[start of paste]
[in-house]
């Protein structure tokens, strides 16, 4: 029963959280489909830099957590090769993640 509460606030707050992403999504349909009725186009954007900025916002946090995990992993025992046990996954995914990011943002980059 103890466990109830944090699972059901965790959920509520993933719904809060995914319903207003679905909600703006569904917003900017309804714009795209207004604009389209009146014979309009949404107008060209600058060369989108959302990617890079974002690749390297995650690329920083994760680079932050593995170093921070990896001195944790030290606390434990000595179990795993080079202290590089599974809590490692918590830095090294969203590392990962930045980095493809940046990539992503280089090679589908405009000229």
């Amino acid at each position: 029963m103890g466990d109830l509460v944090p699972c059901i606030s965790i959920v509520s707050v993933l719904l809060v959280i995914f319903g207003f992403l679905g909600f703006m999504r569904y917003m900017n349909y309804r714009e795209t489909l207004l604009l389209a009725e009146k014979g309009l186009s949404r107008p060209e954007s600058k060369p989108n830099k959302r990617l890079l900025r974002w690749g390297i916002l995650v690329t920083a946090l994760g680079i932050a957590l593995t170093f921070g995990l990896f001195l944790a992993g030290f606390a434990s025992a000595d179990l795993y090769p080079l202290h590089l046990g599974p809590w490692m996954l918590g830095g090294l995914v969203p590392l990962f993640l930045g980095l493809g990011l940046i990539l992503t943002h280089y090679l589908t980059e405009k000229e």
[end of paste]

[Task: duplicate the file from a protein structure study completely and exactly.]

[in-house]
């Protein structure tokens, strides 16, 4: 029963959280489909830099957590090769993640 509460606030707050992403999504349909009725186009954007900025916002946090995990992993025992046990996954995914990011943002980059 103890466990109830944090699972059901965790959920509520993933719904809060995914319903207003679905909600703006569904917003900017309804714009795209207004604009389209009146014979309009949404107008060209600058060369989108959302990617890079974002690749390297995650690329920083994760680079932050593995170093921070990896001195944790030290606390434990000595179990795993080079202290590089599974809590490692918590830095090294969203590392990962930045980095493809940046990539992503280089090679589908405009000229």
């Amino acid at each position: 029963m103890g466990d109830l509460v944090p699972c059901i606030s965790i959920v509520s707050v993933l719904l809060v959280i995914f319903g207003f992403l679905g909600f703006m999504r569904y917003m900017n349909y309804r714009e795209t489909l207004l604009l389209a009725e009146k014979g309009l186009s949404r107008p060209e954007s600058k060369p989108n830099k959302r990617l890079l900025r974002w690749g390297i916002l995650v690329t920083a946090l994760g680079i932050a957590l593995t170093f921070g995990l990896f001195l944790a992993g030290f606390a434990s025992a000595d179990l795993y090769p080079l202290h590089l046990g599974p809590w490692m996954l918590g830095g090294l995914v969203p590392l990962f993640l930045g980095l493809g990011l940046i990539l992503t943002h280089y090679l589908t980059e405009k000229e």